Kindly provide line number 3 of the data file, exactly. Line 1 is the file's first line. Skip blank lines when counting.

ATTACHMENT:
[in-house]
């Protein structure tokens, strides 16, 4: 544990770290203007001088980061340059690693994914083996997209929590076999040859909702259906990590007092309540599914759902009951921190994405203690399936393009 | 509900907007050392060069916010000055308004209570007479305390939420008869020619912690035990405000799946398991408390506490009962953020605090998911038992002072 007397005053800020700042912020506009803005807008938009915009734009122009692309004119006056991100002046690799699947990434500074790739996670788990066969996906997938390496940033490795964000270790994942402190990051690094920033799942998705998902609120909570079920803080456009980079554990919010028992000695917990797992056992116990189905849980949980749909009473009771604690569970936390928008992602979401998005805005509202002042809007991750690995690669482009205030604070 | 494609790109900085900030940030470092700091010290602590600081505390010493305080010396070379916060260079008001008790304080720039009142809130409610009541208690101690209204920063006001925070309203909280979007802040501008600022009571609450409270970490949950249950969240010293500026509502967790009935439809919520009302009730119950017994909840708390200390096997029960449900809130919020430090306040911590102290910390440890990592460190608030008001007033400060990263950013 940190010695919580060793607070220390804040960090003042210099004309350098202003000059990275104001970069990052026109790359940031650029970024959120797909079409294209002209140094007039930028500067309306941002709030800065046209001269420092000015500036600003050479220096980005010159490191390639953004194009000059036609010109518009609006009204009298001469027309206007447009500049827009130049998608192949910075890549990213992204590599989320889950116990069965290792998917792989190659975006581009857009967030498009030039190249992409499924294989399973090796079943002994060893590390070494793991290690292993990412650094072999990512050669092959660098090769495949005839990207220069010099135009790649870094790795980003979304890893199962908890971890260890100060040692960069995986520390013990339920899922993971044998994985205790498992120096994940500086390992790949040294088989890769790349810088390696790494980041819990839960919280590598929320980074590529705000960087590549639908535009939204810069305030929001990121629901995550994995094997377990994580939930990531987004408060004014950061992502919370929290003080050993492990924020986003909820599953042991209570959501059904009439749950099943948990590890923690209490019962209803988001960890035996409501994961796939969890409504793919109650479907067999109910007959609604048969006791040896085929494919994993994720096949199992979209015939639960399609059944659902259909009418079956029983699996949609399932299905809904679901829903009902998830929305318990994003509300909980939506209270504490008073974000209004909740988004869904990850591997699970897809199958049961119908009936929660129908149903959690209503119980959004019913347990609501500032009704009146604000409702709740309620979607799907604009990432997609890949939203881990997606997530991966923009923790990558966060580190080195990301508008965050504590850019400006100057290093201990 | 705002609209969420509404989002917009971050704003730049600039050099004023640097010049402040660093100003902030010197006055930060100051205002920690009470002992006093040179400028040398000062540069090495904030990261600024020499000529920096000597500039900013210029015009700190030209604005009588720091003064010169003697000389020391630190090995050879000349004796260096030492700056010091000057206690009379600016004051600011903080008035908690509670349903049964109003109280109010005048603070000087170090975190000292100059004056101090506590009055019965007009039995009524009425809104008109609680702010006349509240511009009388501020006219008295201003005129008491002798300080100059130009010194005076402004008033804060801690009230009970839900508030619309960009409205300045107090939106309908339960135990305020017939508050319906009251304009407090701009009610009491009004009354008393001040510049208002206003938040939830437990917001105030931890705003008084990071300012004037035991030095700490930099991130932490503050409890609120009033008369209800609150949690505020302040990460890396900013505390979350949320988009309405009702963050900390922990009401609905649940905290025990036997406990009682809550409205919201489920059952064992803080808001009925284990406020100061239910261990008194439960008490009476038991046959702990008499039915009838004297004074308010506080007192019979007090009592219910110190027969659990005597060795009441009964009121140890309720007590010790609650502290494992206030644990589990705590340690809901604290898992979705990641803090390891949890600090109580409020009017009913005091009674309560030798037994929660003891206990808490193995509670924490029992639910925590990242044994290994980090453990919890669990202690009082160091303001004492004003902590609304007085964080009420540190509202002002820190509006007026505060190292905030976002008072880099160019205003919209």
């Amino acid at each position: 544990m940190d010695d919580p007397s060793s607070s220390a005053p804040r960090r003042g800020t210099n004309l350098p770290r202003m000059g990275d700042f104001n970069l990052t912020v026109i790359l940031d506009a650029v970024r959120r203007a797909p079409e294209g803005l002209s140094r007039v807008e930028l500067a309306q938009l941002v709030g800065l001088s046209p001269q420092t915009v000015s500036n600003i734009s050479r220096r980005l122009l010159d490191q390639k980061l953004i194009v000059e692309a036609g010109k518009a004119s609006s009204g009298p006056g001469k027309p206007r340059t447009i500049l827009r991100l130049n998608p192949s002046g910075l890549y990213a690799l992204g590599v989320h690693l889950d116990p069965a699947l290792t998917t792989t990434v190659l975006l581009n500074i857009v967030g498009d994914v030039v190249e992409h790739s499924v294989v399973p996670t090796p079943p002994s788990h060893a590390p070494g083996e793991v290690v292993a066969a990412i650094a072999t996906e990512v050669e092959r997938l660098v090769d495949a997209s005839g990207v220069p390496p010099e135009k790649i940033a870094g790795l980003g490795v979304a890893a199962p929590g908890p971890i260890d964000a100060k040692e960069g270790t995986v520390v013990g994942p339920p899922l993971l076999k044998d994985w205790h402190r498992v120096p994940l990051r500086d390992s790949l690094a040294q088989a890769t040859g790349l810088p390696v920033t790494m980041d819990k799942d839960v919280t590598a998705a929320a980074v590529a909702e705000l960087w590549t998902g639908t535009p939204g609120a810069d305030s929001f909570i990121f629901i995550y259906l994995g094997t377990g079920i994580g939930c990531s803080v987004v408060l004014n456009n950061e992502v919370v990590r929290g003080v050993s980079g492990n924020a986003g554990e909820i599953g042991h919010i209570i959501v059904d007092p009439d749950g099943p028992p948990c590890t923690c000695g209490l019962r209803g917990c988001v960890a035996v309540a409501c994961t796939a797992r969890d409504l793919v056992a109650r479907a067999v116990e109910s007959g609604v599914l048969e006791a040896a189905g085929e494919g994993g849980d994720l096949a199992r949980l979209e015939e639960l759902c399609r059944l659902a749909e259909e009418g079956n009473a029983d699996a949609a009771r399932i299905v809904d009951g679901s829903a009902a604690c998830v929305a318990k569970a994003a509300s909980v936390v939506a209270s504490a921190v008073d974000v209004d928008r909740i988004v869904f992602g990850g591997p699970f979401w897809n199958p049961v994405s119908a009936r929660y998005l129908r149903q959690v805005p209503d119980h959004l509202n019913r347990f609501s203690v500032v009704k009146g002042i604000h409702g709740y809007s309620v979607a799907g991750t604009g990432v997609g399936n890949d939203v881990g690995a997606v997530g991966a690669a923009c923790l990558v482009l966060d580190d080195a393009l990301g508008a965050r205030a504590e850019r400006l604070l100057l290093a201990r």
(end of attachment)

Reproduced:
């Amino acid at each position: 544990m940190d010695d919580p007397s060793s607070s220390a005053p804040r960090r003042g800020t210099n004309l350098p770290r202003m000059g990275d700042f104001n970069l990052t912020v026109i790359l940031d506009a650029v970024r959120r203007a797909p079409e294209g803005l002209s140094r007039v807008e930028l500067a309306q938009l941002v709030g800065l001088s046209p001269q420092t915009v000015s500036n600003i734009s050479r220096r980005l122009l010159d490191q390639k980061l953004i194009v000059e692309a036609g010109k518009a004119s609006s009204g009298p006056g001469k027309p206007r340059t447009i500049l827009r991100l130049n998608p192949s002046g910075l890549y990213a690799l992204g590599v989320h690693l889950d116990p069965a699947l290792t998917t792989t990434v190659l975006l581009n500074i857009v967030g498009d994914v030039v190249e992409h790739s499924v294989v399973p996670t090796p079943p002994s788990h060893a590390p070494g083996e793991v290690v292993a066969a990412i650094a072999t996906e990512v050669e092959r997938l660098v090769d495949a997209s005839g990207v220069p390496p010099e135009k790649i940033a870094g790795l980003g490795v979304a890893a199962p929590g908890p971890i260890d964000a100060k040692e960069g270790t995986v520390v013990g994942p339920p899922l993971l076999k044998d994985w205790h402190r498992v120096p994940l990051r500086d390992s790949l690094a040294q088989a890769t040859g790349l810088p390696v920033t790494m980041d819990k799942d839960v919280t590598a998705a929320a980074v590529a909702e705000l960087w590549t998902g639908t535009p939204g609120a810069d305030s929001f909570i990121f629901i995550y259906l994995g094997t377990g079920i994580g939930c990531s803080v987004v408060l004014n456009n950061e992502v919370v990590r929290g003080v050993s980079g492990n924020a986003g554990e909820i599953g042991h919010i209570i959501v059904d007092p009439d749950g099943p028992p948990c590890t923690c000695g209490l019962r209803g917990c988001v960890a035996v309540a409501c994961t796939a797992r969890d409504l793919v056992a109650r479907a067999v116990e109910s007959g609604v599914l048969e006791a040896a189905g085929e494919g994993g849980d994720l096949a199992r949980l979209e015939e639960l759902c399609r059944l659902a749909e259909e009418g079956n009473a029983d699996a949609a009771r399932i299905v809904d009951g679901s829903a009902a604690c998830v929305a318990k569970a994003a509300s909980v936390v939506a209270s504490a921190v008073d974000v209004d928008r909740i988004v869904f992602g990850g591997p699970f979401w897809n199958p049961v994405s119908a009936r929660y998005l129908r149903q959690v805005p209503d119980h959004l509202n019913r347990f609501s203690v500032v009704k009146g002042i604000h409702g709740y809007s309620v979607a799907g991750t604009g990432v997609g399936n890949d939203v881990g690995a997606v997530g991966a690669a923009c923790l990558v482009l966060d580190d080195a393009l990301g508008a965050r205030a504590e850019r400006l604070l100057l290093a201990r």